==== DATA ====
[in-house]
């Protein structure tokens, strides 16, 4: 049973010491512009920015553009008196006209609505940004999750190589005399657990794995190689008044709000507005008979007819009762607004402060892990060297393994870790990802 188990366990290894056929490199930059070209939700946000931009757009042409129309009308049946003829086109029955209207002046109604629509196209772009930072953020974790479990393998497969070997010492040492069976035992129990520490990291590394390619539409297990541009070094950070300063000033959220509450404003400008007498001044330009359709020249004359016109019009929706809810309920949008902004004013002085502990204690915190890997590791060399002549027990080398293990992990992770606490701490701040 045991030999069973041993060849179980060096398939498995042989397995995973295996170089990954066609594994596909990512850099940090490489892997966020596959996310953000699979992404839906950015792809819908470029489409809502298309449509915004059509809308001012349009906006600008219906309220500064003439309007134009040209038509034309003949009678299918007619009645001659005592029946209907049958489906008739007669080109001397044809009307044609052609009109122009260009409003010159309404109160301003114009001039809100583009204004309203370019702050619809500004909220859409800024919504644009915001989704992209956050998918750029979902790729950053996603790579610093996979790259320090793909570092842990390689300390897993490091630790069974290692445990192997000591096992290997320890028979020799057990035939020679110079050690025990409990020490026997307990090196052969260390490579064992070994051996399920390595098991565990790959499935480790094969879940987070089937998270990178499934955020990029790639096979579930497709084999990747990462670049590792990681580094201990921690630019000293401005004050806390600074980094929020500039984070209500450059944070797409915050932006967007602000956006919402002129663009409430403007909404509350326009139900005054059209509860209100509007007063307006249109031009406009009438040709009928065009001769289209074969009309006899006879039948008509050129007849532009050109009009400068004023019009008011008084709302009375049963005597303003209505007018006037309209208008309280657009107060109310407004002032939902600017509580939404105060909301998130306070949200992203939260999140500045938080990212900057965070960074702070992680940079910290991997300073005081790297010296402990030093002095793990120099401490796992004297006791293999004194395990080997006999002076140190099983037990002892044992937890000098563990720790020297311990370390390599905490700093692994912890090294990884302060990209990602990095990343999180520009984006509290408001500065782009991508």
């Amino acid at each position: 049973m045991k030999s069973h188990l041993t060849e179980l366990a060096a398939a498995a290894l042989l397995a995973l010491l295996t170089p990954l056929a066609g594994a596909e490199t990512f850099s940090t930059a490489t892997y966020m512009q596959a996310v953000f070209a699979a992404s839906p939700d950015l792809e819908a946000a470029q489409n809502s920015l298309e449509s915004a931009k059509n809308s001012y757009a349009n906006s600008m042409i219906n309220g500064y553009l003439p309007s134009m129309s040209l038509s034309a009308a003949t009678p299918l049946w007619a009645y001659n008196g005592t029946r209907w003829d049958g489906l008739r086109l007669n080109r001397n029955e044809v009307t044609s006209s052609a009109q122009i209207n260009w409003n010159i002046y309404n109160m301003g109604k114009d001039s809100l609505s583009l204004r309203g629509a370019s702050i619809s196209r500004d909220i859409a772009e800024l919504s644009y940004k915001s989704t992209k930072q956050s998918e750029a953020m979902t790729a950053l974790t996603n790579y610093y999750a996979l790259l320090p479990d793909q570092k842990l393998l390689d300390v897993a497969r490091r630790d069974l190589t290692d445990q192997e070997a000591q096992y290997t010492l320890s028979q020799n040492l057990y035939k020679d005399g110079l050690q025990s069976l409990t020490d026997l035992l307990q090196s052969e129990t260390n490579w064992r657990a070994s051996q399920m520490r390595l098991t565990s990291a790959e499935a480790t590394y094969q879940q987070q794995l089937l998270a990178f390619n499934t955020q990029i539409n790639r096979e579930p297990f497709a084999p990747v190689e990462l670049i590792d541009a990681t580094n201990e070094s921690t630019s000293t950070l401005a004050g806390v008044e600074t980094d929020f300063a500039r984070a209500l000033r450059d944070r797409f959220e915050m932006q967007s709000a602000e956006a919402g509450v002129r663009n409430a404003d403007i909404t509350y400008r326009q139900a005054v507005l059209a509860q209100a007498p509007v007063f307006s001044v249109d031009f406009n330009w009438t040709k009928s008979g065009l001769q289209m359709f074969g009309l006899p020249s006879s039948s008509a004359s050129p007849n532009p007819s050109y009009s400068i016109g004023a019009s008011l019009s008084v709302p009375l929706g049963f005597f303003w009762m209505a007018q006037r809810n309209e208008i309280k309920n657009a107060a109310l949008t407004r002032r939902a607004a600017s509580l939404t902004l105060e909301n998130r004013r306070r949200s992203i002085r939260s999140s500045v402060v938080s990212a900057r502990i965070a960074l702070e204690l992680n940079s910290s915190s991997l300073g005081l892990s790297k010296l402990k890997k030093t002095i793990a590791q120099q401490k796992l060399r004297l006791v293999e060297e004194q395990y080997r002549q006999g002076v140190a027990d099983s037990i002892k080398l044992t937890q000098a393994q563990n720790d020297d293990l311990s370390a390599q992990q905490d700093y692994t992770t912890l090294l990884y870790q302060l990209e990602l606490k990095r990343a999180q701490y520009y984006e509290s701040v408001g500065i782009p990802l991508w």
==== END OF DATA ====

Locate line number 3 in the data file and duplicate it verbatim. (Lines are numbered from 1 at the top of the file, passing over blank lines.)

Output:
């Amino acid at each position: 049973m045991k030999s069973h188990l041993t060849e179980l366990a060096a398939a498995a290894l042989l397995a995973l010491l295996t170089p990954l056929a066609g594994a596909e490199t990512f850099s940090t930059a490489t892997y966020m512009q596959a996310v953000f070209a699979a992404s839906p939700d950015l792809e819908a946000a470029q489409n809502s920015l298309e449509s915004a931009k059509n809308s001012y757009a349009n906006s600008m042409i219906n309220g500064y553009l003439p309007s134009m129309s040209l038509s034309a009308a003949t009678p299918l049946w007619a009645y001659n008196g005592t029946r209907w003829d049958g489906l008739r086109l007669n080109r001397n029955e044809v009307t044609s006209s052609a009109q122009i209207n260009w409003n010159i002046y309404n109160m301003g109604k114009d001039s809100l609505s583009l204004r309203g629509a370019s702050i619809s196209r500004d909220i859409a772009e800024l919504s644009y940004k915001s989704t992209k930072q956050s998918e750029a953020m979902t790729a950053l974790t996603n790579y610093y999750a996979l790259l320090p479990d793909q570092k842990l393998l390689d300390v897993a497969r490091r630790d069974l190589t290692d445990q192997e070997a000591q096992y290997t010492l320890s028979q020799n040492l057990y035939k020679d005399g110079l050690q025990s069976l409990t020490d026997l035992l307990q090196s052969e129990t260390n490579w064992r657990a070994s051996q399920m520490r390595l098991t565990s990291a790959e499935a480790t590394y094969q879940q987070q794995l089937l998270a990178f390619n499934t955020q990029i539409n790639r096979e579930p297990f497709a084999p990747v190689e990462l670049i590792d541009a990681t580094n201990e070094s921690t630019s000293t950070l401005a004050g806390v008044e600074t980094d929020f300063a500039r984070a209500l000033r450059d944070r797409f959220e915050m932006q967007s709000a602000e956006a919402g509450v002129r663009n409430a404003d403007i909404t509350y400008r326009q139900a005054v507005l059209a509860q209100a007498p509007v007063f307006s001044v249109d031009f406009n330009w009438t040709k009928s008979g065009l001769q289209m359709f074969g009309l006899p020249s006879s039948s008509a004359s050129p007849n532009p007819s050109y009009s400068i016109g004023a019009s008011l019009s008084v709302p009375l929706g049963f005597f303003w009762m209505a007018q006037r809810n309209e208008i309280k309920n657009a107060a109310l949008t407004r002032r939902a607004a600017s509580l939404t902004l105060e909301n998130r004013r306070r949200s992203i002085r939260s999140s500045v402060v938080s990212a900057r502990i965070a960074l702070e204690l992680n940079s910290s915190s991997l300073g005081l892990s790297k010296l402990k890997k030093t002095i793990a590791q120099q401490k796992l060399r004297l006791v293999e060297e004194q395990y080997r002549q006999g002076v140190a027990d099983s037990i002892k080398l044992t937890q000098a393994q563990n720790d020297d293990l311990s370390a390599q992990q905490d700093y692994t992770t912890l090294l990884y870790q302060l990209e990602l606490k990095r990343a999180q701490y520009y984006e509290s701040v408001g500065i782009p990802l991508w």